Train strike seems inevitable
Dispute could hit up to 100,000 passengers
Grand Canal Dock Dart station
It now seems inevitable that the State’s rail network will come to a standstill on Sunday and Monday.
The strike may just be the first in a series of planned stoppages by members of the National Bus and Railworkers’ Union (NBRU) and Siptu in protest at plans by the company to unilaterally implement a controversial cost-savings plan. Overall up to 100,000 people could be affected by each working-day cancellation of train services as a result of the planned strike.
The State-owned train operator is seeking to put in place temporary pay cuts for its 3,000-plus staff. The temporary pay cuts range from 1.7 per cent for those earning less than €56,000 to 6 per cent for those on more than €100,000.
Talks on the proposed cost-saving measures have been under way for nearly two years without agreement.
There have been more than a dozen hearings in the Labour Relations Commission, a recommendation issued by the Labour Court, and a separate direct engagement between management and unions chaired by an independent facilitator.
While the proposed duration of the pay cuts has been reduced as part of the talks process from an initial 45 months to 25 months, there has been no agreement from members of the two largest unions in the company: Siptu and the NBRU. Other unions have accepted the plans.
Iarnród Éireann has said that, given the precarious nature of its financial position, it has no choice but to move now to implement the savings plan on a unilateral basis.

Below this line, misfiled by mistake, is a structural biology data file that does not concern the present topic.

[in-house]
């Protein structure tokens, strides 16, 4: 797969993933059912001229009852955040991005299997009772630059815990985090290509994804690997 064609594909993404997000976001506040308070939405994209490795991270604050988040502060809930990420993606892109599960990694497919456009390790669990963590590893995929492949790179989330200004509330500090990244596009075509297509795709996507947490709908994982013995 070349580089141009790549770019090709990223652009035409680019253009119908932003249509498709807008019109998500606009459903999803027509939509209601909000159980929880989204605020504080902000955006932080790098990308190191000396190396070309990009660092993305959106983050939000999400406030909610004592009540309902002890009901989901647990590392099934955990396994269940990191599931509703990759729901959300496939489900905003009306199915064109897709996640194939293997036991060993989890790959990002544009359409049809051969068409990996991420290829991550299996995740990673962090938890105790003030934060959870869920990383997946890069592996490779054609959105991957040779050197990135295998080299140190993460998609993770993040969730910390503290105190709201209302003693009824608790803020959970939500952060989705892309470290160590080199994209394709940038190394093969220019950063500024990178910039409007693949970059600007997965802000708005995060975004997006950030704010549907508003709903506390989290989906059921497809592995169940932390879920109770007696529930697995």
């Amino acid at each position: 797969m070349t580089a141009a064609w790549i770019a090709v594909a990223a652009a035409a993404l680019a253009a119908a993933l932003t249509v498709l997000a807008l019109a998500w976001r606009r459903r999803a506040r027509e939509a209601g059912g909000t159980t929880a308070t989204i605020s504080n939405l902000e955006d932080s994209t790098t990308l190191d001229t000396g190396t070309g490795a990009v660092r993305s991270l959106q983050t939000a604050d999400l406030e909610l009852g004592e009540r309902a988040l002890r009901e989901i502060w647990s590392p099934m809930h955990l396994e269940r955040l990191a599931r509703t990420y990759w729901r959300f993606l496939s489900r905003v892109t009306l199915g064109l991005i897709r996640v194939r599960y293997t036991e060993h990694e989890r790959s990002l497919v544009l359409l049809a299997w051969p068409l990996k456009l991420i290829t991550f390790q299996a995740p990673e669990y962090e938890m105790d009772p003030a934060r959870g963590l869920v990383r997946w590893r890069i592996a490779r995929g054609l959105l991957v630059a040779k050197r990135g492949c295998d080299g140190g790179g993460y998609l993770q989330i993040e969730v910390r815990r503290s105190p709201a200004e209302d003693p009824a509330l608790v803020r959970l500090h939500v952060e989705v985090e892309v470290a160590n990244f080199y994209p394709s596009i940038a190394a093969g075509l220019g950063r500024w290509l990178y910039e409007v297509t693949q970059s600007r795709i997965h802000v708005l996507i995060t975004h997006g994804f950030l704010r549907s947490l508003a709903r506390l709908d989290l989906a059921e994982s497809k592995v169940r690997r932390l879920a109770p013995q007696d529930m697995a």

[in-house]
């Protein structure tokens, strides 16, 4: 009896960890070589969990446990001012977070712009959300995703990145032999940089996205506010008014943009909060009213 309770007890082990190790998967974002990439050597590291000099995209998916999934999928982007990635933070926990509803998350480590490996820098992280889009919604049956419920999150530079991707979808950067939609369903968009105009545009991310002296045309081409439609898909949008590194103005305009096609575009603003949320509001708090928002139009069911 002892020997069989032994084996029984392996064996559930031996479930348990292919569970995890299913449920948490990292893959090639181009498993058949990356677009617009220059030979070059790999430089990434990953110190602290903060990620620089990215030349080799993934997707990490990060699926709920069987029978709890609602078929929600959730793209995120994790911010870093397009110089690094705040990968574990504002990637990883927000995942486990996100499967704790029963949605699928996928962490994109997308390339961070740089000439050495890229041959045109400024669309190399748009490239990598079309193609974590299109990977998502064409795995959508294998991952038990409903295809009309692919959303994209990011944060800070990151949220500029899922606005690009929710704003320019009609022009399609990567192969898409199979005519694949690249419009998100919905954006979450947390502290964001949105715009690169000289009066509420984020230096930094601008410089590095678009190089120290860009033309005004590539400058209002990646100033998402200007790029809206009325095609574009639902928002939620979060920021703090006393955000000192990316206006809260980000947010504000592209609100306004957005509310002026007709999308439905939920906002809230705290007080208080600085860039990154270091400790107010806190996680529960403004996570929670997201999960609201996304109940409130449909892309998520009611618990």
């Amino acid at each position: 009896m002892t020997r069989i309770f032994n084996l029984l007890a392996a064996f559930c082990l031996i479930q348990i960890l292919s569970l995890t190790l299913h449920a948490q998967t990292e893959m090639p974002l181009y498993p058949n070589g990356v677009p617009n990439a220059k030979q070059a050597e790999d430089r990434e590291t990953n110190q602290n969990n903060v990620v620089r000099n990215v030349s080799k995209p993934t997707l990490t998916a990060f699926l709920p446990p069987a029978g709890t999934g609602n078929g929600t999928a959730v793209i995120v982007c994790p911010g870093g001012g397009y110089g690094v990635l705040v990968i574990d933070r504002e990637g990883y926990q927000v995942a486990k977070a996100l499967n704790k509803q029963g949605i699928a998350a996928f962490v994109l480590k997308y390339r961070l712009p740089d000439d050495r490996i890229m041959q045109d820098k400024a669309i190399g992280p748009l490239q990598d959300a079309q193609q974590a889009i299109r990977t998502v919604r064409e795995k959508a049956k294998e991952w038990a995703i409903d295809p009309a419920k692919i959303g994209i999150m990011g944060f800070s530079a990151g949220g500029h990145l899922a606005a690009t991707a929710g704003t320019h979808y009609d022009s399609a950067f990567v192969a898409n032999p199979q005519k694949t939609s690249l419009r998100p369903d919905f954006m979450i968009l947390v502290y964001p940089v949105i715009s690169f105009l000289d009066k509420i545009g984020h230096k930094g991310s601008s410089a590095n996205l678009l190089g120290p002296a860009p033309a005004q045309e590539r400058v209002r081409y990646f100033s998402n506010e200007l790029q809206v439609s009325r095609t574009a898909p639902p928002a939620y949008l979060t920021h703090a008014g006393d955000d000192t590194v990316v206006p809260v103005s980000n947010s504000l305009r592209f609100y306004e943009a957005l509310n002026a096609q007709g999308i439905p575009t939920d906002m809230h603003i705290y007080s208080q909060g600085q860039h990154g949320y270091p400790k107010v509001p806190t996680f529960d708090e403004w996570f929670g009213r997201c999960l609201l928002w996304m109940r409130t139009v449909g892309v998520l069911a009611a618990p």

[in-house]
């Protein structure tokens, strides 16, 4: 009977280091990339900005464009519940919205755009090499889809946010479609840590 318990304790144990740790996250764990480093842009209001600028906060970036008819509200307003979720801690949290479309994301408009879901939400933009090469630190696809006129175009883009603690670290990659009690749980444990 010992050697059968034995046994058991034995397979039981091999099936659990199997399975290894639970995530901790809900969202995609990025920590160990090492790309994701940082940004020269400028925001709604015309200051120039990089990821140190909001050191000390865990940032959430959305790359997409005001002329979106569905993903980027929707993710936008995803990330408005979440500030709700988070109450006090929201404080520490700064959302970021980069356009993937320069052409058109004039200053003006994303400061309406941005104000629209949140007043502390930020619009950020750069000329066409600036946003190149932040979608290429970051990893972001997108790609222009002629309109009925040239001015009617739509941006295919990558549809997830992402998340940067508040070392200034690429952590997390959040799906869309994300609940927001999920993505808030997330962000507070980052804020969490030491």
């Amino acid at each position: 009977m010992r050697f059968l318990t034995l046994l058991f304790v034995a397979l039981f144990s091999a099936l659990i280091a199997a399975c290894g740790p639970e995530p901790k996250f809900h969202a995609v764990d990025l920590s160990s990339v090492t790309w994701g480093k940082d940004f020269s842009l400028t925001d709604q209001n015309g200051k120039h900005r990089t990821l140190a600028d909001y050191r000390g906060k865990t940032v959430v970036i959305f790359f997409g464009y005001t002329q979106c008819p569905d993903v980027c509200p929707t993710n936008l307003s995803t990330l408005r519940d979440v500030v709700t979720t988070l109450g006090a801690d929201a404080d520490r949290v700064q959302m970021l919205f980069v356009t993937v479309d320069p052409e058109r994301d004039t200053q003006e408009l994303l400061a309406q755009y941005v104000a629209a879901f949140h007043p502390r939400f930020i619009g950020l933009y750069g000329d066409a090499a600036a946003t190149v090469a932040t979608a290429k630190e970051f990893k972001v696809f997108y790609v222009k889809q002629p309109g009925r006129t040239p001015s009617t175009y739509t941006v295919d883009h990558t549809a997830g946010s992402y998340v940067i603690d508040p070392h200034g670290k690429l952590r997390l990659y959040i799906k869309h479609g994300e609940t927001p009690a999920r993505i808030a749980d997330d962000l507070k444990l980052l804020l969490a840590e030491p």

The company has already implemented cuts to the pay of senior management. In essence the company has been hit over recent years by a triple whammy of falling passenger numbers, rising fuel costs and a significant decrease in its funding from the exchequer.
In a statement this month Iarnród Éireann said it had “suffered a reduction in annual income of over €108 million or 38 per cent since the onset of the economic crisis – €72.3 million in public service obligation payments and €35.2 million in revenue”.
“Despite reducing annual operating costs by €73 million in the same period, the company has recorded losses annually in successive years, with a loss of €16.4 million in 2013. Continued losses are unsustainable, and the company requires payroll measures, further savings in non-payroll areas, business and revenue growth, and sustainable funding of services and network to address the financial situation.”
Unions argue that the debate cannot just be about payroll savings and there needs to be a broader look at issues such as service levels, waste and non-pay savings.
Iarnród Éireann is the third company in the broader CIÉ group to face industrial action over plans to introduce cost-savings. Last year there were limited strikes in both Bus Éireann and Dublin Bus before agreement was reached.
The fact that the train operator is the last company in the group to get to this stage could make reaching a deal harder. Staff in Bus Éireann, for example, are almost out of their cost-containment programme and are in line for restoration of earnings in January.
Some senior union sources said that as the mood-music in the economy was now more upbeat, it was making rail staff less willing to contemplate pay cuts.